Madoff's brother pleads guilty, faces 10 years' jail
Peter Madoff has agreed to forfeit his assets, personal property
Peter Madoff will plead guilty on Friday to conspiracy and falsifying records in connection with his older brother's infamous Ponzi scheme, according to a court filing from Manhattan U.S. Attorney Preet Bharara.
Peter, the former chief compliance officer at Bernard L. Madoff Investment Securities LLC, "agrees not to seek a sentence other than 10 years' imprisonment," Bharara said in a letter to Judge Laura Taylor Swain.
Peter, 66, has also agreed to forfeit all his assets and personal property, Bharara said.
Among other things, Peter Madoff is accused of lying to clients, falsifying investment records and obstructing the IRS. His lawyer didn't immediately respond to a request for comment.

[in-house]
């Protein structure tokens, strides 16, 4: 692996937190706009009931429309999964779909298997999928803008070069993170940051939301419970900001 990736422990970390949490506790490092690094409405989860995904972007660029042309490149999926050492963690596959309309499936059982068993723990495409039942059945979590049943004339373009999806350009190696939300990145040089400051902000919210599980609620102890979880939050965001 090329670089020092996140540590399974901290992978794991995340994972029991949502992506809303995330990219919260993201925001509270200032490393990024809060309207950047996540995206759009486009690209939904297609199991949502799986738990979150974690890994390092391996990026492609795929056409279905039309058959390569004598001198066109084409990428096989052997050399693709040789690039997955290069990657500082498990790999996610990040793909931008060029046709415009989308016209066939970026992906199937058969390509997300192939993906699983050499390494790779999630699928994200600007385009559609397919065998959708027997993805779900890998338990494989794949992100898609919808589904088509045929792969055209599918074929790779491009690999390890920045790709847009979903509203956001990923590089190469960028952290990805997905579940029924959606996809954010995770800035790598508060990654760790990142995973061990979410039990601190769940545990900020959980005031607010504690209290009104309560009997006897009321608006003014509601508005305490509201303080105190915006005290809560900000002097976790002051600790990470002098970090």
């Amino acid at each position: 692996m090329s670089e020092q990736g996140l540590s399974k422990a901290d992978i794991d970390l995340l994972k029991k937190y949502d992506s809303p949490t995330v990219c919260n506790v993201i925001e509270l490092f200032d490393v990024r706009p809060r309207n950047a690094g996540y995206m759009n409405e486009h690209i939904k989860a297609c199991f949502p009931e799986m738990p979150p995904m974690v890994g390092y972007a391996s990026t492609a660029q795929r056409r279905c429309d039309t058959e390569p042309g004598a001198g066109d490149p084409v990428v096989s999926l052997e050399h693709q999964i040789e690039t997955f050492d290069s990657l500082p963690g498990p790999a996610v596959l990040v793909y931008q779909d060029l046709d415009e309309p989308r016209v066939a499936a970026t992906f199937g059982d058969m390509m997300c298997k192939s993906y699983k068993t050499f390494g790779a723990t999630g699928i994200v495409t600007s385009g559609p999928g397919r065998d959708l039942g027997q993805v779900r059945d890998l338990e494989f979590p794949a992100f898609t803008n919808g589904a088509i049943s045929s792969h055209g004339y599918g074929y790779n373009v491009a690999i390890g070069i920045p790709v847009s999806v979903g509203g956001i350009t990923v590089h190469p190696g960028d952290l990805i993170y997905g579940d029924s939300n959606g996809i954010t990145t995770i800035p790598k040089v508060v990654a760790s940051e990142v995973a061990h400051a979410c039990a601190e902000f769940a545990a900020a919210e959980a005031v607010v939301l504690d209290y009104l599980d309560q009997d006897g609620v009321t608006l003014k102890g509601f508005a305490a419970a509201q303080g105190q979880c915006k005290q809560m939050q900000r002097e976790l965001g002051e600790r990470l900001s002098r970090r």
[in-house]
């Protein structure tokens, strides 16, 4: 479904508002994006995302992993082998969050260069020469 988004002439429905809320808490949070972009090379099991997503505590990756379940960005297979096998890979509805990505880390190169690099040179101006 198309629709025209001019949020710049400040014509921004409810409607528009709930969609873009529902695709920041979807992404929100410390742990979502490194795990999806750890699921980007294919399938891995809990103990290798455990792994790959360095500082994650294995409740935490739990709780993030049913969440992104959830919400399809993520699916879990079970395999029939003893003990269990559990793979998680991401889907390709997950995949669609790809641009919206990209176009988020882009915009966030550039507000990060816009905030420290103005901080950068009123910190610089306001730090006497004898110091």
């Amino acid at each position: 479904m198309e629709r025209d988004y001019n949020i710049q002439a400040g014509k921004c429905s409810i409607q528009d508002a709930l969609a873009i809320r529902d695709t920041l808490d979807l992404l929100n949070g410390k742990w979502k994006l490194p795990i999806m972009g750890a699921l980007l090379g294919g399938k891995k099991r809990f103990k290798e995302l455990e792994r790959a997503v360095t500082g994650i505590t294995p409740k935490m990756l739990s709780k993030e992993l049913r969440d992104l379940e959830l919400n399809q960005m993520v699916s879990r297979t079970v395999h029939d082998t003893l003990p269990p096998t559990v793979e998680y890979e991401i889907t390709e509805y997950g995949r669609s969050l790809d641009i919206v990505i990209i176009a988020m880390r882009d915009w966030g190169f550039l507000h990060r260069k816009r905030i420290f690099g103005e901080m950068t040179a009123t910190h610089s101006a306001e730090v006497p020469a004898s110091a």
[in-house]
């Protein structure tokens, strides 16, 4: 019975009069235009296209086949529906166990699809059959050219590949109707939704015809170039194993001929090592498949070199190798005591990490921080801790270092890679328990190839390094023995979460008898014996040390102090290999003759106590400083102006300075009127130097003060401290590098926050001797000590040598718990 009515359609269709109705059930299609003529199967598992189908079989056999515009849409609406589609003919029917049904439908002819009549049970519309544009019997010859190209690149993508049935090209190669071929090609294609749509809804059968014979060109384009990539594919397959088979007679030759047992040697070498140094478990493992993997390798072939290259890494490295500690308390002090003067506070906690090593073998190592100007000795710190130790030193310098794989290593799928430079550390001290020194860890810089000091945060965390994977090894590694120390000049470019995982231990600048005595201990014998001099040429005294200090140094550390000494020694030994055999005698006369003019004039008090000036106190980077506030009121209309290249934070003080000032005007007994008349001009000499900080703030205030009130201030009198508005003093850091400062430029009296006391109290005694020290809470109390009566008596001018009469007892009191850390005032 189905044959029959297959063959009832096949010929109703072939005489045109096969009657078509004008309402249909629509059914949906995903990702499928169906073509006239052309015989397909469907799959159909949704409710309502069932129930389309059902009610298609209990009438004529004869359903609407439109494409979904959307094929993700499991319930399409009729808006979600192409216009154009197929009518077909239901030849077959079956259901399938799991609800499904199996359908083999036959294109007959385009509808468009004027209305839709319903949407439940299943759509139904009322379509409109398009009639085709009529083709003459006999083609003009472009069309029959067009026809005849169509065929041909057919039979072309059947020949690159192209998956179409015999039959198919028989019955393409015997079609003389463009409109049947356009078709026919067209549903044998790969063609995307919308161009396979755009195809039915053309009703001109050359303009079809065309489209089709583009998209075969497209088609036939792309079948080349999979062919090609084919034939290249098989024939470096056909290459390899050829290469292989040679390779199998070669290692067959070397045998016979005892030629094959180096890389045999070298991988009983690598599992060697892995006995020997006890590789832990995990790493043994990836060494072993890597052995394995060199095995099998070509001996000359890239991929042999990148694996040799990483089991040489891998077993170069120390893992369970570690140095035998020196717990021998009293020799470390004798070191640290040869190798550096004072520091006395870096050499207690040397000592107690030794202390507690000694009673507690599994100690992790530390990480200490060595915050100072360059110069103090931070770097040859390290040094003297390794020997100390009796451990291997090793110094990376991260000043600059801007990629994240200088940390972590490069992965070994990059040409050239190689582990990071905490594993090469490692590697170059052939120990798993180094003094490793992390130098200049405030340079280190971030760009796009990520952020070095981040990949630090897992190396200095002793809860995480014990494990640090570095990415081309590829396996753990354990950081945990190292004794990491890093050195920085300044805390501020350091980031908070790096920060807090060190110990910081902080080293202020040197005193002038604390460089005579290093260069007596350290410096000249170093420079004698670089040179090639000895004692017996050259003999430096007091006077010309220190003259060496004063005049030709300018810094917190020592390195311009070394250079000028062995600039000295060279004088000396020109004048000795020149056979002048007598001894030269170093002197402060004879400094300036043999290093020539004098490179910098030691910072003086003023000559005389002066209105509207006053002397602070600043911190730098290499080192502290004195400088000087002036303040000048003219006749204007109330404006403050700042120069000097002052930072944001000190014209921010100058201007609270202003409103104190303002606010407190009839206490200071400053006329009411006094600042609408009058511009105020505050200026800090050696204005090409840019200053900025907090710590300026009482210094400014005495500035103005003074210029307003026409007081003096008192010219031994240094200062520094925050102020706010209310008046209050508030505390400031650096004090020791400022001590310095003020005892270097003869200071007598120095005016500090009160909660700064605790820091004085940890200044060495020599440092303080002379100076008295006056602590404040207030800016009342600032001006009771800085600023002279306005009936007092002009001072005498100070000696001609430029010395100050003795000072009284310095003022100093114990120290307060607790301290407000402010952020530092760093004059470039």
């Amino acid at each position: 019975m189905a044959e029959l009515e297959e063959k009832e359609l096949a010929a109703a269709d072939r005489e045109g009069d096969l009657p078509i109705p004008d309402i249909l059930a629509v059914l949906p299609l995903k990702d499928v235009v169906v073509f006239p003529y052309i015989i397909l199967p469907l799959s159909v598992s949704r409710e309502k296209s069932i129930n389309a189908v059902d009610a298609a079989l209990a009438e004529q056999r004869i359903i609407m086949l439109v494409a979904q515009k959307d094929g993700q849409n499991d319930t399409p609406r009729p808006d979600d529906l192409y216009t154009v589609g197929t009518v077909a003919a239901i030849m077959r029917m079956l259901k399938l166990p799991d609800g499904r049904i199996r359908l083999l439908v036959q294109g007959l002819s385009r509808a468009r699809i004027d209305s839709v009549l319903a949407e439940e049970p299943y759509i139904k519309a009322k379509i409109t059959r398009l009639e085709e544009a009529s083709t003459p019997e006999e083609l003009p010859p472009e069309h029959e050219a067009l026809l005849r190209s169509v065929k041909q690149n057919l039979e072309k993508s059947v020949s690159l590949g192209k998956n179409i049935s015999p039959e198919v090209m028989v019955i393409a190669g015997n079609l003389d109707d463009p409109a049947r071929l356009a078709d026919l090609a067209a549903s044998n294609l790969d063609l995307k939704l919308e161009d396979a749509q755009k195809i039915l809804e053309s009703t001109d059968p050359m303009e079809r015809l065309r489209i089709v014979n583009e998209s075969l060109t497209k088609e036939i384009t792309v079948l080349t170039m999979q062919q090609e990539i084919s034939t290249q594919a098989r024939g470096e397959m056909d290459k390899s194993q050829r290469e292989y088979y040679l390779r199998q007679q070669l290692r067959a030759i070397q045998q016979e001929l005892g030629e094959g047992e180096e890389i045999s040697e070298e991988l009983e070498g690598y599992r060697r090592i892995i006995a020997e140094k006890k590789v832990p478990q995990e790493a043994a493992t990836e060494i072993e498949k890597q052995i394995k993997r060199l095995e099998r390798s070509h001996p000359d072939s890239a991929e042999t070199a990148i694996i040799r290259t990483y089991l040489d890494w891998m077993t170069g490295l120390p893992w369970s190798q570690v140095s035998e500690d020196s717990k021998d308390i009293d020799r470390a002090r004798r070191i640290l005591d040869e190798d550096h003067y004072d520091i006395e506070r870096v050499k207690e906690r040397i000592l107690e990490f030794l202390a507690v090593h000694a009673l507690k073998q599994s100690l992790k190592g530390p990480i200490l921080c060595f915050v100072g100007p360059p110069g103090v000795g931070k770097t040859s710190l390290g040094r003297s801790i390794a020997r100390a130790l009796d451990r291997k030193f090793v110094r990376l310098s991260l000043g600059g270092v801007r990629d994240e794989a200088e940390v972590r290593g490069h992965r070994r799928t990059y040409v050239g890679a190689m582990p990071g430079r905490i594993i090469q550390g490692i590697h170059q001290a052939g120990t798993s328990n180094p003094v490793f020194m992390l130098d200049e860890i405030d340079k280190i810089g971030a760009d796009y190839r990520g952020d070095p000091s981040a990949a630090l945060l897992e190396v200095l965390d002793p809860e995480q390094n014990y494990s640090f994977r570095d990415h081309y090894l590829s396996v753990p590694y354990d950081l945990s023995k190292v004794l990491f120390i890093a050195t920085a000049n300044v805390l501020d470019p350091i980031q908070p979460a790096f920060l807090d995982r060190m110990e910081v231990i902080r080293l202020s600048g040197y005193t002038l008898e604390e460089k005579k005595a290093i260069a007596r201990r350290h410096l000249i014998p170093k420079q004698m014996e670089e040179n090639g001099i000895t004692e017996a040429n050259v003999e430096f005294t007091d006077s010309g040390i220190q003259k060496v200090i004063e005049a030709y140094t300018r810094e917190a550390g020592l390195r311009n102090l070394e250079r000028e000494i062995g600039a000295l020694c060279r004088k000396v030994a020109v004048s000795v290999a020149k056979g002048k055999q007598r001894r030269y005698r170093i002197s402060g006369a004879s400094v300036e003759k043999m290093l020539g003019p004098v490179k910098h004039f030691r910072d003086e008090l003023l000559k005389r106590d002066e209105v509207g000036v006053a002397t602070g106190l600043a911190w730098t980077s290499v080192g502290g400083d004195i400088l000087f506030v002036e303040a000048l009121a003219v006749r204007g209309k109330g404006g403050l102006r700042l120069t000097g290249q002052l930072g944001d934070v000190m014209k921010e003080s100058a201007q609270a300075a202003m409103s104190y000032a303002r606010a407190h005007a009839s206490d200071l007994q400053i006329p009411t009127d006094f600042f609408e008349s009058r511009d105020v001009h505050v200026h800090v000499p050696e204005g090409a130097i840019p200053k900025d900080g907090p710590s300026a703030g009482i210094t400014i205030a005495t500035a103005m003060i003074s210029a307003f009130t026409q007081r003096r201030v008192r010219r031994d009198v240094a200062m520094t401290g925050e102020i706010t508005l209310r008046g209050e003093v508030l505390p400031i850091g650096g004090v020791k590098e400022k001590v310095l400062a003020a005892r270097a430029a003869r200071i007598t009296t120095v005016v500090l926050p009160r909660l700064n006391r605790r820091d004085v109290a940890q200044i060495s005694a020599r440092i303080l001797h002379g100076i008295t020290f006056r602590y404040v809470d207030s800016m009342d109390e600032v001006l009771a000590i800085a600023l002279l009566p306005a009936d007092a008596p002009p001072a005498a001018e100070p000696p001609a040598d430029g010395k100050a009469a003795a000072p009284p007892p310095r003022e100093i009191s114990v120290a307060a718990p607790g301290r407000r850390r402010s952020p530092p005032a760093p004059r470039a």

Bernard Madoff, now 74, received a 150-year sentence in 2009 for orchestrating the largest Ponzi scheme in U.S. history. He is believed to have stolen about $20 billion from thousands of investors to finance an opulent lifestyle in New York City, Palm Beach, Fla., and France.
Peter, along with other Madoff family members, has been sued by Irving Picard, the trustee representing victims of the fraud. Picard alleges that Madoff's firm "operated as if it were the family piggy bank."
A spokeswoman for Picard declined to comment on Peter Madoff's anticipated guilty plea.
The Ponzi scheme was exposed in December 2008 when Bernard Madoff confessed to his sons, Andrew and Mark, who turned him in. Mark committed suicide in December 2010.
Earlier this week, hedge fund manager J. Ezra Merkin, who lost more than $1 billion of his investors' money to Madoff's firm, agreed to pay his clients more than $400 million in compensation.
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